Also, of course, you have the fact that people keep perpetually learning better how to use the billboard tapestry, the vinyl, to put up good graphics, to make really good designs. I think you haven't seen as good a plethora of designs today as you have in the last 50 years. People have really advanced in the media. When I got in the business, all signs were hand-painted. You couldn't put a picture on them. If you did, it was called a pictorial. It was extremely expensive, and it didn't look like a picture. It just looked like a painting. Today though, people are really caught on to how to match the overall look of the sign, not only the words, but the images to help sell the product. And as a result, those ads are more effective today than they ever were probably in the past.

Also Americans are returning to the open road. They're returning to driving around. People are really enjoying getting out on the road again after a two-and-a-half year lockdown from COVID. And since people are back on the road, it only makes sense that billboards would be in vogue again because people are driving by them. Traffic counts are up, and more people are using things like hotels and those kinds of items, which have always been mainstays of the billboard industry. Finally, the fastest growing industry in America is fast food. And fast food just happens to be one of the largest users of the billboard advertising sector in the United States. Who's the number one largest billboard advertiser in America? That's right, it's McDonald's. But I also look at how many signs you see for RBs and Popeyes and Chick-fil-A, and the list is endless.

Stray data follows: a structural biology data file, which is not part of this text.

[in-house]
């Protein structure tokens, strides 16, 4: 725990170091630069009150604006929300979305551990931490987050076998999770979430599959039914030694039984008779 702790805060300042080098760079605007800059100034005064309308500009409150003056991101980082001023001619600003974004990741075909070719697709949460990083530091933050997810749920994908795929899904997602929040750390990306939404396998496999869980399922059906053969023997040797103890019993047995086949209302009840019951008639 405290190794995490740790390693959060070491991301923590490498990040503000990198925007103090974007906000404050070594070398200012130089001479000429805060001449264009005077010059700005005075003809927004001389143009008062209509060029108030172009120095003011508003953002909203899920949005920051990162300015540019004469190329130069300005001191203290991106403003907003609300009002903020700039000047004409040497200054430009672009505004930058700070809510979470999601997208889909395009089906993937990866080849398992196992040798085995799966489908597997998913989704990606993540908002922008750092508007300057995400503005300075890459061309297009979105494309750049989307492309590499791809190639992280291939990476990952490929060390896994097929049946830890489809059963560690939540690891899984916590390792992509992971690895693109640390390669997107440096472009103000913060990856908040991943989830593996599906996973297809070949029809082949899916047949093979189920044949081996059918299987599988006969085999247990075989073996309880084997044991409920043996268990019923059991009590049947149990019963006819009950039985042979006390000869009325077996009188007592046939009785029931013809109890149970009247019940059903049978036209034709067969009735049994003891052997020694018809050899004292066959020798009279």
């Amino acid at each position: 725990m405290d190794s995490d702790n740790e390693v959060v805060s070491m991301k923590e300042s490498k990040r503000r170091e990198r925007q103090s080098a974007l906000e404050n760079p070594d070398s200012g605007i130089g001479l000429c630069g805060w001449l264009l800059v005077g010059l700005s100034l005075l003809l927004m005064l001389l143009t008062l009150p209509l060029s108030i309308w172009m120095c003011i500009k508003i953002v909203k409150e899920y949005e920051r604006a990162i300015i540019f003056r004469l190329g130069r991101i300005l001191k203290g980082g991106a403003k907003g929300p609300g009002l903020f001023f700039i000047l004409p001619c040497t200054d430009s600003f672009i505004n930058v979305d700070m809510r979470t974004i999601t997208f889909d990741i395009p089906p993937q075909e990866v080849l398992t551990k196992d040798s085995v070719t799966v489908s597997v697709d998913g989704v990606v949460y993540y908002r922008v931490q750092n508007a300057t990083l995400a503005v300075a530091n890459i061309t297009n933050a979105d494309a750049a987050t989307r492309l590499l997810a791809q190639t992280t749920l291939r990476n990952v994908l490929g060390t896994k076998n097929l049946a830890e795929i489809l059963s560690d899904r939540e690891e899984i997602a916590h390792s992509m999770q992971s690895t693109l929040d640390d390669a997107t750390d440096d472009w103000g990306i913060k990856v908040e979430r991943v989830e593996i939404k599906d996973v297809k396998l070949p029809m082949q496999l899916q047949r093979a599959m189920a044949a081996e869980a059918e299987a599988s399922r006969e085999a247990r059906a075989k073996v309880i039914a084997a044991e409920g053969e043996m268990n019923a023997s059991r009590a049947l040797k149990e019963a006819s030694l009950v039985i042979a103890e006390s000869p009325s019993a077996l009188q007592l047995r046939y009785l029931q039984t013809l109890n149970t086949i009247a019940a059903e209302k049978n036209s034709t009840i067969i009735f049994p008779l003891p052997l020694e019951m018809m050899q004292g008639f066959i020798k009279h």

Fast food has become a giant part of the American landscape, a giant part of the American culture. Many people drive at least one meal every couple of days or even one meal every day from a fast food establishment, and fast food is one of the largest and has always been one of the largest users of billboards. Why is that? Because fast food is just that. It's about speed. And they know that when you're looking for lunch or looking for dinner or looking for breakfast, you want it right now, right? You don't wanna go to a restaurant and park your car and go in and sit down and not spend an hour. And the billboard tells you geographically where the food is. If it says, "Taco Bell, Exit Number Nine," and you're looking ahead and you see there's exit number nine, well, you're gonna pull off the road and go to Taco Bell.

So fast food has learned that there has always been a very symbiotic relationship between billboards and fast food because most Americans when they're looking to eat lunch or dinner and they're on the road, they're typically looking for signs to get there. And that goes back historically, back to the earliest days of the industry, back to the days when they first built the Interstate Highway System and you had Stuckey's, a very prominent advertiser. Stuckey's always had at least one billboard in each direction towards each restaurant because they knew how powerful it was to let people know there was food ahead and where to exit. The bottom line is, I haven't seen so much occupancy and demand in a long time, and it's certainly a welcome change.

I think that if you're looking at billboards out in suburban and extra-urban markets, out of the main core of the city, you'll see fewer vacant signs than you have seen in many, many years. And it's a very, very positive force. This is Frank Rolfe, the Billboard Mastery Podcast. Hope you enjoyed this. Talk to you again soon.